Those officials determined Schmitz should follow checklist guidelines for landing the plane with the left gear “unsafe [or] up.” The flying supervisor warned the pilot that he might ultimately need to eject “if conditions are not favorable.” They decided Schmitz would attempt an arrested landing, in which the pilot would slow his landing by hooking a cable at the front of the runway.

Investigators found the flying supervisor failed to contact the plane’s manufacturer Lockheed Martin, which staffs a 24/7 technical assistance hotline to field questions about emergency situations. Had the supervisor contacted Lockheed, the company could have warned the checklist that the officials had been using was only designed to work if the landing gear did not deploy and did not apply to “a damaged or hanging” gear. During the probe, Lockheed flight engineers told investigators that there were no standard operations for dealing with the type of damage that Schmitz faced. They said had the supervisor of flying contacted the hotline, Lockheed would have urged a controlled ejection, instead of a cable landing, which had been successful in two similar past incidents.

Ultimately, Schmitz was forced to eject after the aircraft’s tailhook made contact with the cable, but did not hook it, according to the report. The jet continued down the runway about 1,100 feet and the left wing struck the ground just before Schmitz activated his ejection seat. The plane continued down the runway, flipping “nose-over-tail” as it veered left off the runway coming to a rest upside down. The $25 million aircraft was destroyed, Air Force officials said.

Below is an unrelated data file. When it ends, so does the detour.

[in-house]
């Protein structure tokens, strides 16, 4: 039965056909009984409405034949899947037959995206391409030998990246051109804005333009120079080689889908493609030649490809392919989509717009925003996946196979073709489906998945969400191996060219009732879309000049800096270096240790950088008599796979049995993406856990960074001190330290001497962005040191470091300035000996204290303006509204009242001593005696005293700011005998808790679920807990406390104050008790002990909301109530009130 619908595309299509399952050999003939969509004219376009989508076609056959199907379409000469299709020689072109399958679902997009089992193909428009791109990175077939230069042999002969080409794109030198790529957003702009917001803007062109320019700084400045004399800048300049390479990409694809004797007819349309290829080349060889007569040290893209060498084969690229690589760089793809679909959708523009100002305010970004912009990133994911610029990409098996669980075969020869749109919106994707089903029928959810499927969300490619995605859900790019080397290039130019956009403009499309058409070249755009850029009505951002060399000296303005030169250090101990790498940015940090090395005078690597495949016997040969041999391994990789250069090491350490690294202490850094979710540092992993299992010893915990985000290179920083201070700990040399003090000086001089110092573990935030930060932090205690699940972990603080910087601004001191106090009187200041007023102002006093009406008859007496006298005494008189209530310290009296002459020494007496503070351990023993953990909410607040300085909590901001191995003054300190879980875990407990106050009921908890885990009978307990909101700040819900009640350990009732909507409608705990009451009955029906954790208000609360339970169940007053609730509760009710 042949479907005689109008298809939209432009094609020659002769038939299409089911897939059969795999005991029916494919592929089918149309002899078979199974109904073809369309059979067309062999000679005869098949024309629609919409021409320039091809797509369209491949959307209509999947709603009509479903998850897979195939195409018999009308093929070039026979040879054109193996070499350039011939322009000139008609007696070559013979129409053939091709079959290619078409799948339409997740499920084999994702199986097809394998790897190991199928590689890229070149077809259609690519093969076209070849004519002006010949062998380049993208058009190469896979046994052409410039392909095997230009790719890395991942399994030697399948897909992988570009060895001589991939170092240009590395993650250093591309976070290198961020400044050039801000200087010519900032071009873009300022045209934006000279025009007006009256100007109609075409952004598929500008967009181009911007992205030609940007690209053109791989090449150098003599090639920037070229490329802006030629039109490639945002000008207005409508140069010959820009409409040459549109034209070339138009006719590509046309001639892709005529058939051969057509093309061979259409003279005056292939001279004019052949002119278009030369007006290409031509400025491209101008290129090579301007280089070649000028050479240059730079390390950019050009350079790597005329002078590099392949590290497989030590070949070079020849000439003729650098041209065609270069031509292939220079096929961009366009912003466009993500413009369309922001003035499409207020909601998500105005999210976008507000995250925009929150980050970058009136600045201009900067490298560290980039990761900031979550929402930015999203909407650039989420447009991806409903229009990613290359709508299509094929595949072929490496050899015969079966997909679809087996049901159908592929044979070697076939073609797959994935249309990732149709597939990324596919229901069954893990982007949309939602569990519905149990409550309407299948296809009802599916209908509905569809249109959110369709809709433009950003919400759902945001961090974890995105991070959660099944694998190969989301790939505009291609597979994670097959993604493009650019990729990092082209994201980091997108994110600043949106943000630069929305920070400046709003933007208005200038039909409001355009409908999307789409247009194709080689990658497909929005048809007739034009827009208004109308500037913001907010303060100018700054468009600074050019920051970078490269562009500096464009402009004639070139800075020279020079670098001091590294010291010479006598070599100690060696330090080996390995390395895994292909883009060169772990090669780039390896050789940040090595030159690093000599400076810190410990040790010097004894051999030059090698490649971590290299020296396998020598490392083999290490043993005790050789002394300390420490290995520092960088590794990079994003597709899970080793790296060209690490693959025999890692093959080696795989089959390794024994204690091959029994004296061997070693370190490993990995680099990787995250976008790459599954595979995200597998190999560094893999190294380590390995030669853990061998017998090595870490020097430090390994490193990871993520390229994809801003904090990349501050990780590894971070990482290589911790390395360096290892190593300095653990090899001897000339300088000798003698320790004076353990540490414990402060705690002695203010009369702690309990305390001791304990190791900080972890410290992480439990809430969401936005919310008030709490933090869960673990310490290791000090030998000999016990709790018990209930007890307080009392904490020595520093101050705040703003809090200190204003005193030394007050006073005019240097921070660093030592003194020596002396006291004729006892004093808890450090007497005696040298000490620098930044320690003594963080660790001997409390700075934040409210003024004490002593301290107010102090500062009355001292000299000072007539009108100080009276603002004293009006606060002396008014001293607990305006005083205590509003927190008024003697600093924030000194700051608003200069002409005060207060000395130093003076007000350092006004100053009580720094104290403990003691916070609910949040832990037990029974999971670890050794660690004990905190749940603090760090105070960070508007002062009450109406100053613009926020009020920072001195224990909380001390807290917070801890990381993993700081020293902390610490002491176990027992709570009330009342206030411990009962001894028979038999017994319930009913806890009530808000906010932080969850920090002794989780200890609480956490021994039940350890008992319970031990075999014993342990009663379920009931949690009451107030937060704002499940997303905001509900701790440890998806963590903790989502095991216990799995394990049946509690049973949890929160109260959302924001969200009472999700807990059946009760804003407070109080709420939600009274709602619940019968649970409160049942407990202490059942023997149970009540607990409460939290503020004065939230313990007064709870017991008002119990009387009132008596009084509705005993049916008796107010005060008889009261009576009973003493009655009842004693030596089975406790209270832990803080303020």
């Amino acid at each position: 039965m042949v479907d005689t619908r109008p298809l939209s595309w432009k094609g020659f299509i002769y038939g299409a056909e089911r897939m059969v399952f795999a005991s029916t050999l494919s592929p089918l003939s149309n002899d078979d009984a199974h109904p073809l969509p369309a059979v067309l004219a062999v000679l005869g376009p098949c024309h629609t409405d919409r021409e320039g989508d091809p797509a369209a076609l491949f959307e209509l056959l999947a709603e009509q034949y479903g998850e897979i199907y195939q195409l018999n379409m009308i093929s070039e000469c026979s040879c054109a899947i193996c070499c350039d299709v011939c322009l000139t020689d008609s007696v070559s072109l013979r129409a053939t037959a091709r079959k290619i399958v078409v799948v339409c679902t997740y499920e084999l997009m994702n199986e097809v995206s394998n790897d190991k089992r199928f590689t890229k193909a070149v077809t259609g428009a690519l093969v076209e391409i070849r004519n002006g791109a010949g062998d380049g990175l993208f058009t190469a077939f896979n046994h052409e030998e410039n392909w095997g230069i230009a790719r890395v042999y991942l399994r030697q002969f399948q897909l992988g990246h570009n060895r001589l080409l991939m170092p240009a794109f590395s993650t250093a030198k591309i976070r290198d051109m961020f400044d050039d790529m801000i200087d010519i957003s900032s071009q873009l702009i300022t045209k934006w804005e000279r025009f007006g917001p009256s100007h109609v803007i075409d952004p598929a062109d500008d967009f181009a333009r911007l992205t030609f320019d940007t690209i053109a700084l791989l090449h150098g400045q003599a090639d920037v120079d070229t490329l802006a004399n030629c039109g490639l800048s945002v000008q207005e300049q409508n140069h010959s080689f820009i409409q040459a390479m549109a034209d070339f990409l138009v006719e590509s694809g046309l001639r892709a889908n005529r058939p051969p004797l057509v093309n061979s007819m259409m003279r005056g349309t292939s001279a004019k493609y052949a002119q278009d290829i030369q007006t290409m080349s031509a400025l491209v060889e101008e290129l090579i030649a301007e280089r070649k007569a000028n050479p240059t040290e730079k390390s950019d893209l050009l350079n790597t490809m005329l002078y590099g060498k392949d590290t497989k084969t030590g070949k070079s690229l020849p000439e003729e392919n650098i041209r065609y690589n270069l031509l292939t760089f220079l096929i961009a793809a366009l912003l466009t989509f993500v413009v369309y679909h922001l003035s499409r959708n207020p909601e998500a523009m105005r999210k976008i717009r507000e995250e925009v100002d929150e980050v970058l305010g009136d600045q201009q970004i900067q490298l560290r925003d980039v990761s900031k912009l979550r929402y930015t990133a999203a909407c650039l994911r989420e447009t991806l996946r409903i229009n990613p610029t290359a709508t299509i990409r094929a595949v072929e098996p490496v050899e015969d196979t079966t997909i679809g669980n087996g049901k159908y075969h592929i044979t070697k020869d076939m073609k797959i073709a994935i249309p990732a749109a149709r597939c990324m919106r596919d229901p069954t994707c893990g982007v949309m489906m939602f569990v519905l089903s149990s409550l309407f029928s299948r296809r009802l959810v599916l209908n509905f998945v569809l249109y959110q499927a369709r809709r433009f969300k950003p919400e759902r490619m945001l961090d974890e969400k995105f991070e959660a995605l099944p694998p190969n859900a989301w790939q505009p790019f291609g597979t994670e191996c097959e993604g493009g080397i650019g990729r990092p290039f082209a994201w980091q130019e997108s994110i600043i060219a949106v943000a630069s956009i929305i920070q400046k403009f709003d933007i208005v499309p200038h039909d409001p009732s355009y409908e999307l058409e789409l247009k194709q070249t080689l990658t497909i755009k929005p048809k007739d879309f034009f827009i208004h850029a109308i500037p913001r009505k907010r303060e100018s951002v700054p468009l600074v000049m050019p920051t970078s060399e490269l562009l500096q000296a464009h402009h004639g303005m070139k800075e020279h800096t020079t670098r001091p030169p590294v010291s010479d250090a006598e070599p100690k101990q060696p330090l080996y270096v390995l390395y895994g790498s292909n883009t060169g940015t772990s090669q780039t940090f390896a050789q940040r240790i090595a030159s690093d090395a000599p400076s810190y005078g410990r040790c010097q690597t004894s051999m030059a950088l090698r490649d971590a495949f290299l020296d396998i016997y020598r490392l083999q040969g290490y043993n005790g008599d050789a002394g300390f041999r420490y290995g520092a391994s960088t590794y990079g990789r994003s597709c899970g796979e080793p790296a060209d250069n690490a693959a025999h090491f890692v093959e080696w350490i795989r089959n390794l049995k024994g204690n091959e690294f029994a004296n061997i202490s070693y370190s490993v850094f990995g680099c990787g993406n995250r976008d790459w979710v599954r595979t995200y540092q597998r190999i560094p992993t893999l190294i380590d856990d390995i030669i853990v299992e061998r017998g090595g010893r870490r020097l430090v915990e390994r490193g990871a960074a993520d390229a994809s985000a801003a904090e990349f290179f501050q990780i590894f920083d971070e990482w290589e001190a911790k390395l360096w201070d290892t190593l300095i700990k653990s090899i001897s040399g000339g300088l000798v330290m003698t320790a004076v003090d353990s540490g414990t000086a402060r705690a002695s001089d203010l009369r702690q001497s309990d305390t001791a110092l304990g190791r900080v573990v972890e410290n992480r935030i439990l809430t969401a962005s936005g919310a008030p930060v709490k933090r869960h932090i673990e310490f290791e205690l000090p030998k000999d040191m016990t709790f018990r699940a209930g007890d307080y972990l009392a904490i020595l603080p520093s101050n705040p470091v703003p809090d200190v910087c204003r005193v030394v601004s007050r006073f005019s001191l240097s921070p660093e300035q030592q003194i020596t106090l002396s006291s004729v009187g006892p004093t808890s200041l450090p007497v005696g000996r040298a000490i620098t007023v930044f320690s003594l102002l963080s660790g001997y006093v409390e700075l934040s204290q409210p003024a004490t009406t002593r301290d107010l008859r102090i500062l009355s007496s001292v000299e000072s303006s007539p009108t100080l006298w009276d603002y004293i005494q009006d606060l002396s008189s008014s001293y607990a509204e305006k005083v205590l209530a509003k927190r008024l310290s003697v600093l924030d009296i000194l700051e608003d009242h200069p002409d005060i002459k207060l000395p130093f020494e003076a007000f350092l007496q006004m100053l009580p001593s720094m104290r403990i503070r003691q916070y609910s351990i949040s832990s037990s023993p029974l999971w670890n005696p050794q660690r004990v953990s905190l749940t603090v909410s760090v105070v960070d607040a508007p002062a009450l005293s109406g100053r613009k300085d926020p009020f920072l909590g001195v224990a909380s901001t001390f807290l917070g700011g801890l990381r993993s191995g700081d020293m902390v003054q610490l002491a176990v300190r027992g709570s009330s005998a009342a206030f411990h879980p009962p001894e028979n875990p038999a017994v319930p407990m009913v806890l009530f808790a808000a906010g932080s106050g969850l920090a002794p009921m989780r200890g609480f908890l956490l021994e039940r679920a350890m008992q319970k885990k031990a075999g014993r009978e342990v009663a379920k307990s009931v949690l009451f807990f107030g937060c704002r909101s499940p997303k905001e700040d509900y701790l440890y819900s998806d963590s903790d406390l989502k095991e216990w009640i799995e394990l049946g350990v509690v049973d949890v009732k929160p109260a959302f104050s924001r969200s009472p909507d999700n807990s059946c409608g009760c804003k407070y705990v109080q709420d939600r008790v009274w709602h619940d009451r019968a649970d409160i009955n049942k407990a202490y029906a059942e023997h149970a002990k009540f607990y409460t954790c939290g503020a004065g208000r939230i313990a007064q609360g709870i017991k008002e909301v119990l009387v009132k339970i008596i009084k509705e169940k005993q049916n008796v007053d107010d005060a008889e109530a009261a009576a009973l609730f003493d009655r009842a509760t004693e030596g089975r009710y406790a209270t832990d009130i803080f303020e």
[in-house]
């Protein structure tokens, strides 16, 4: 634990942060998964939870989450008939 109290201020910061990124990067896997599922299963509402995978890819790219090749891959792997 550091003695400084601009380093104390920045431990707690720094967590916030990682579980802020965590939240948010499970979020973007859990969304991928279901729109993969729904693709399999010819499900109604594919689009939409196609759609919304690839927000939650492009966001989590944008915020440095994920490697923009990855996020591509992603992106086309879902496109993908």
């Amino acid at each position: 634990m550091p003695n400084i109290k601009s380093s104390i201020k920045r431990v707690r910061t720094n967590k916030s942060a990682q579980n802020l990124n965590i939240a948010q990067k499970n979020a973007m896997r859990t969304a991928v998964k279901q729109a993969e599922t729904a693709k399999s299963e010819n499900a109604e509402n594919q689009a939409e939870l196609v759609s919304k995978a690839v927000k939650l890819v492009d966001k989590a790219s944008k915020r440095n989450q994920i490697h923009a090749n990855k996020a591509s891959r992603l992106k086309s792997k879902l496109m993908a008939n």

Schmitz’s ejection seat failed to deploy a parachute. He hit the ground still in his seat, dying instantly.

Investigators found a digital system that controls the sequence of events after the pilot initiates an ejection failed to trigger several devices that should automatically deploy to stabilize the seat and launch the parachute.

The Air Force’s lead investigator, Maj. Gen. Randal Efferson, wrote in the report that the issue was likely caused by a “lack of available parts” to address a “known problem” with the ejection seat, which the Air Force initially sought to fix in 2017.

At the time of his death, Air Force officials said Schmitz was realizing his dream by recently becoming a fighter pilot. He earned his pilot licenses at 17 years old before enlisting in the Air Force, Col. Lawrence Sullivan, commander of the 20th Fighter Wing, said at the time.

He served as a loadmaster on a C-17 Globemaster II transport and cargo aircraft before attending officer candidate school and earning a commission.

Schmitz went on to earn the Top Gun Award in his Introduction to the Fighter Fundamentals course, leading his class in air-to-air combat. Investigators found he was “lauded for his work ethic” in training and was graded a “slightly above average” flyer in more recent mission qualification training. He was nearing 100 hours piloting an F-16 at the time of his death.

dickstein.corey@stripes.com
Twitter: @CDicksteinDC